After leaving Yoshizaki, Rennyo attempted to restore the Honganji that had been destroyed earlier by Tendai monks. He began a construction project in 1478 in the Yamashina district of Kyoto and completed it after five years. Its many marvelous buildings led people to describe it as being "just like the Buddha's land." A temple town was created around Honganji as believers flocked to settle in the vicinity of the temple. The town quickly became a thriving center of commerce and industry where, it was said, all the people are rich and live in beautiful houses.

While at Yamashina, Rennyo succeeded in unifying the many Jōdo Shinshū branches under his leadership, and his organization spread throughout Japan. Even after he retired and passed on the position of chief abbot to his son, Jitsunyo, in 1489, Rennyo remained an active proselytizer, composing many pastoral letters and constructing a temple in Osaka in Settsu province. Rennyo died in 1499 in Yamashina.

The most important writings by Rennyo are his pastoral letters (Osamu Katata has verified the existence of 252 such letters). In them, Rennyo stressed the importance of faith and argued that the nembutsu (the phrase "Namu Amida Butsu" or "I take refuge in Amida Buddha'") should be recited as an expression of gratitude to Amida Buddha, the major object of worship in Jōdo Shinshū, who vowed to save even the most evil person.

Besides his well-known pastoral letters, Rennyo composed the Shoshinge-chu, the Shoshinge tai'i, and two commentaries on a hymn written by Shinran. The Shoshinge tai'i, written in 1457 just after Rennyo became the chief abbot of Honganji, has been the object of much scholarly attention in modern times. Rennyo frequently presented his followers with autographed copies of the so-called "ten character name of Amida Buddha" (the phrase "kimyo jinjip'po mugeko nyorai," meaning "I take refuge in the Tathagata of Unhindered Light Illuminating the Ten Quarters") to be used as objects of worship. In the commentary to this work he states the following: "Amida Tathagata is also called Tathagata of Unhindered Light. This is because the saving light of Amida Tathagata cannot be obstructed by human laws" (Shinshu shogyo zensho, vol.3, p. 387). Human laws here refers to laws of the state and ethical rules, which were often employed as means of oppression. Some people felt liberated by these words and were moved to take part in antiestablishment activities, such as ikkō ikki. Perhaps for this reason, Rennyo stopped presenting his followers with the ten character name after he moved to Yoshizaki. Instead he began to present them with the six character name, "Namu Amida Butsu." At the same time, he also repeatedly admonished his followers in his pastoral letters to respect the authorities and to obey social norms and ethical rules. However, Rennyo's adherents found it difficult to forget his earlier teachings.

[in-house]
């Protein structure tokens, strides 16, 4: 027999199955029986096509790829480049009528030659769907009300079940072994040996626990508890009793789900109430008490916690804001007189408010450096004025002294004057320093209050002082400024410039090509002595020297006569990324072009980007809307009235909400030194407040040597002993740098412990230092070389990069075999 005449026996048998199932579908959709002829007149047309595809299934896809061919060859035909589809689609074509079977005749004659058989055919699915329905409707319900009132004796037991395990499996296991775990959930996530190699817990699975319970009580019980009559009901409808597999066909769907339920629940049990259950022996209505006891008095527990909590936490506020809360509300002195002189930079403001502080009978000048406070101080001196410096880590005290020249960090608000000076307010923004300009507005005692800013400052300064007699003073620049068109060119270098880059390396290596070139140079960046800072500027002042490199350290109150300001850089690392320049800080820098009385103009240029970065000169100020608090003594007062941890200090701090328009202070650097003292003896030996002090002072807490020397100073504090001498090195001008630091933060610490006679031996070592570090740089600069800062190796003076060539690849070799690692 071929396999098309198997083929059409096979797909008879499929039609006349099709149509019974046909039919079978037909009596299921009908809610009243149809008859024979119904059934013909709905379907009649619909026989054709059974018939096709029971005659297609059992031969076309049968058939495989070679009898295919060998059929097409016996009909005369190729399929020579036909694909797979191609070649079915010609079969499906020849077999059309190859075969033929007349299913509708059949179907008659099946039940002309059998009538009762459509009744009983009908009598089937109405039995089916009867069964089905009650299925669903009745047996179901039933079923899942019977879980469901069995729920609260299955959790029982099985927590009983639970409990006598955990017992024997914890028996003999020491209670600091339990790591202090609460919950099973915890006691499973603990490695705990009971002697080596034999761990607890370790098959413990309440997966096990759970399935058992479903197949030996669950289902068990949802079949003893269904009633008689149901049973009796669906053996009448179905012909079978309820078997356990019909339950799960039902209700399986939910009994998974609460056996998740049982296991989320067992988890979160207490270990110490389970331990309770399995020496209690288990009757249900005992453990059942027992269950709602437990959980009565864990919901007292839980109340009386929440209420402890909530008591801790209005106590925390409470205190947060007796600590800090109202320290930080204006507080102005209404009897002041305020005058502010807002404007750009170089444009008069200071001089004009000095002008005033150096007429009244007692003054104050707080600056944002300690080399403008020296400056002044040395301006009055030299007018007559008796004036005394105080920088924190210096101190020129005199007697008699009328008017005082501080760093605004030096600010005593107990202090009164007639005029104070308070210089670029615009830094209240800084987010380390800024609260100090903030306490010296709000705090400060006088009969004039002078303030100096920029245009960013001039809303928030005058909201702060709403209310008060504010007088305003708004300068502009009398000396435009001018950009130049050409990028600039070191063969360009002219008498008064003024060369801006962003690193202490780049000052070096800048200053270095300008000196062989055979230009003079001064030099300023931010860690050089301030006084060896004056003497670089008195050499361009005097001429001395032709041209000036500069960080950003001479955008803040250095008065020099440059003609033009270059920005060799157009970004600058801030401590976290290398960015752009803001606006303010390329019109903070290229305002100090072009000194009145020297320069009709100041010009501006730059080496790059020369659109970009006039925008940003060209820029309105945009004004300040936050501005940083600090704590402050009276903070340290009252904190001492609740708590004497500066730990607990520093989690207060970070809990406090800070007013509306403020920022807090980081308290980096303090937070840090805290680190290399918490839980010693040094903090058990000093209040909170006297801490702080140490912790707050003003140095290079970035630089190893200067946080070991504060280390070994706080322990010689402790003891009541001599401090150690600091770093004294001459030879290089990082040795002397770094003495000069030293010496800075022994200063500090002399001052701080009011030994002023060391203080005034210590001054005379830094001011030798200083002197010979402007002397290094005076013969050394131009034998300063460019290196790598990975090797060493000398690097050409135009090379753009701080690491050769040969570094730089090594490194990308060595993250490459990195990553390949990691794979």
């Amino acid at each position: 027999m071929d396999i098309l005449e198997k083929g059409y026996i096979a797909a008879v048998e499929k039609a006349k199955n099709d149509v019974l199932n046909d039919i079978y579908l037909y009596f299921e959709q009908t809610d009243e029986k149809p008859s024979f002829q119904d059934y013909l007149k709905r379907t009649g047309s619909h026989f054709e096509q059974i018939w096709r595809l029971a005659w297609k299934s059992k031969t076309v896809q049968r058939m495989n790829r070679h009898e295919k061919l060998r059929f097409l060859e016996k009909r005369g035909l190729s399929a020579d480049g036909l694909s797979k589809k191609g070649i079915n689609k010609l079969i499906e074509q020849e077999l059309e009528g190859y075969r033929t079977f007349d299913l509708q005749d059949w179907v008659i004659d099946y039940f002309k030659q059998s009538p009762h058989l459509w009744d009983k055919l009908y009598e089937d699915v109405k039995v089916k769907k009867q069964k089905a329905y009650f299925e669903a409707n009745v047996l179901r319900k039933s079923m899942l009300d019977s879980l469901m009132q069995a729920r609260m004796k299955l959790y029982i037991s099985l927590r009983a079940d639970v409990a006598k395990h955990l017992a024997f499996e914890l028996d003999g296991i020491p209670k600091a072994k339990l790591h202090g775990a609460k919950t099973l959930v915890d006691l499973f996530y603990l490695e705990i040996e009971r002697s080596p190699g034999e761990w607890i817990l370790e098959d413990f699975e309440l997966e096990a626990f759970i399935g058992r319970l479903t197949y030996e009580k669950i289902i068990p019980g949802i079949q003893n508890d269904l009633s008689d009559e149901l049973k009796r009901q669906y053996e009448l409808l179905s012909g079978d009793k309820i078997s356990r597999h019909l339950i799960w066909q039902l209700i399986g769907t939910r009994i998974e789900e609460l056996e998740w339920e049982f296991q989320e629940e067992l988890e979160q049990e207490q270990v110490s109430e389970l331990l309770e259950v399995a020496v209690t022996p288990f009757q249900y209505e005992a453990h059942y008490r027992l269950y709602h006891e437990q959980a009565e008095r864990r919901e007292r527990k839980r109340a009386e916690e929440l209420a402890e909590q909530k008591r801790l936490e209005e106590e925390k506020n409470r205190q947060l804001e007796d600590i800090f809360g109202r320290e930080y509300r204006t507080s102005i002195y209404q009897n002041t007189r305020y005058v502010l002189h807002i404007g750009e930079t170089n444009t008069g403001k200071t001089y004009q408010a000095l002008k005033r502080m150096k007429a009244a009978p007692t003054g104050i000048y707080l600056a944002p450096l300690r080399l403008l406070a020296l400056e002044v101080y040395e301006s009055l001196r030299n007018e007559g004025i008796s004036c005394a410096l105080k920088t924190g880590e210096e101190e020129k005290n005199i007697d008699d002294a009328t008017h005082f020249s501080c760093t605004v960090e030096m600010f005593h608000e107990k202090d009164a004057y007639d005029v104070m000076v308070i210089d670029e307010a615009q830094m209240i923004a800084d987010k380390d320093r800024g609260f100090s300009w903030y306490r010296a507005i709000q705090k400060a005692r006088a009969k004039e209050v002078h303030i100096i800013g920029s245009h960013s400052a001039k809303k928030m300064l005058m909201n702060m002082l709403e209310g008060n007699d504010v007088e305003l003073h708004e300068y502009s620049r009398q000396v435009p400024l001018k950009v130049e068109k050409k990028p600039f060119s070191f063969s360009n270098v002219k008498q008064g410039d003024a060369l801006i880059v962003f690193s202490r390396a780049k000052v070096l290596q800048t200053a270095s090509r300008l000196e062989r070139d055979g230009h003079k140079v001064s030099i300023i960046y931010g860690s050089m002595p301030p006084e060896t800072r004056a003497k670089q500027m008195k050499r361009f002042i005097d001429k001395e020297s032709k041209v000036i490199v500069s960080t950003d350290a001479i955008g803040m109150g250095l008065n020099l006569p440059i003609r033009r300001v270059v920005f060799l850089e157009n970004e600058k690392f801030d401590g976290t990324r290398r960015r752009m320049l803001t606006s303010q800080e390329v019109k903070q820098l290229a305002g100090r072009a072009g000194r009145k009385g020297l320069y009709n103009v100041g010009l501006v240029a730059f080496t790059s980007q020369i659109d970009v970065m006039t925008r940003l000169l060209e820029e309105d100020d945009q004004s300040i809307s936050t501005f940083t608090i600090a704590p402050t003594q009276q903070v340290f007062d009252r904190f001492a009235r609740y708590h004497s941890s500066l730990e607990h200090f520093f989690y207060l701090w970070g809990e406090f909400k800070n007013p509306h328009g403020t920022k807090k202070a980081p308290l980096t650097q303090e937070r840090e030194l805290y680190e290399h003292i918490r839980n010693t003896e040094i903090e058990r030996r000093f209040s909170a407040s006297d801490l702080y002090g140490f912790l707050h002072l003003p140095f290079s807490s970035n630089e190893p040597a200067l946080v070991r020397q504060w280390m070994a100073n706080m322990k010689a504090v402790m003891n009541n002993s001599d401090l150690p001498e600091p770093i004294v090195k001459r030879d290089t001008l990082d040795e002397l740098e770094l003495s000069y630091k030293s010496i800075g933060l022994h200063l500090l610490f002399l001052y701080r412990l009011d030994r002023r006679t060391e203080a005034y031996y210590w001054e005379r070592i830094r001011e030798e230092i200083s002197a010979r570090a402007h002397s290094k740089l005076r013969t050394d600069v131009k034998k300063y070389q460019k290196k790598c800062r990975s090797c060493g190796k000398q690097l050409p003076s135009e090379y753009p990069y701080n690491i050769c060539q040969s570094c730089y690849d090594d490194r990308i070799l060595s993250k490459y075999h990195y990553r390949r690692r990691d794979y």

Rennyo also composed numerous verses in colloquial Japanese on Jōdo Shinshū doctrine. Katata has identified the existence of 316 such verses. Although not works by Rennyo, collections of his sayings and anecdotes about him, such as the Kuzen kikigaki and Jitsugo-ki, provide insight into Rennyo's character and daily life.

See Also

Jōdo Shinshū; Mappō.


Rennyo's writings, including his pastoral letters, Shoshinge-chu, Shoshinge tai'i, and his verses, as well as the Rennyo shonin goichidai kikigaki, are found in Osamu Katata, ed., Shinshū shiryō shūsei (Collection of Jodō Shinshū documents), vol. 2: Rennyo to sono kyodan (Rennyo and his community; Kyoto, 1977). See also Shinshu shogyo zensho, 5 vols., Kyoto, 1940-1944. The most recent studies on Rennyo can be found in Jodoshinshu Kyogaku Kenkyujo, ed., Kōza Rennyo (Lectures on Rennyo), 6 vols. (Tokyo, 19661968), which includes articles on Rennyo's life and thought by leading scholars. For an English study, which includes a translation of Rennyo's pastoral letters, see Minor Rogers and Ann Rogers, Rennyo: The Second Founder of Shin Buddhism (Berkeley, 1992).

Kenshi Kusano (2005)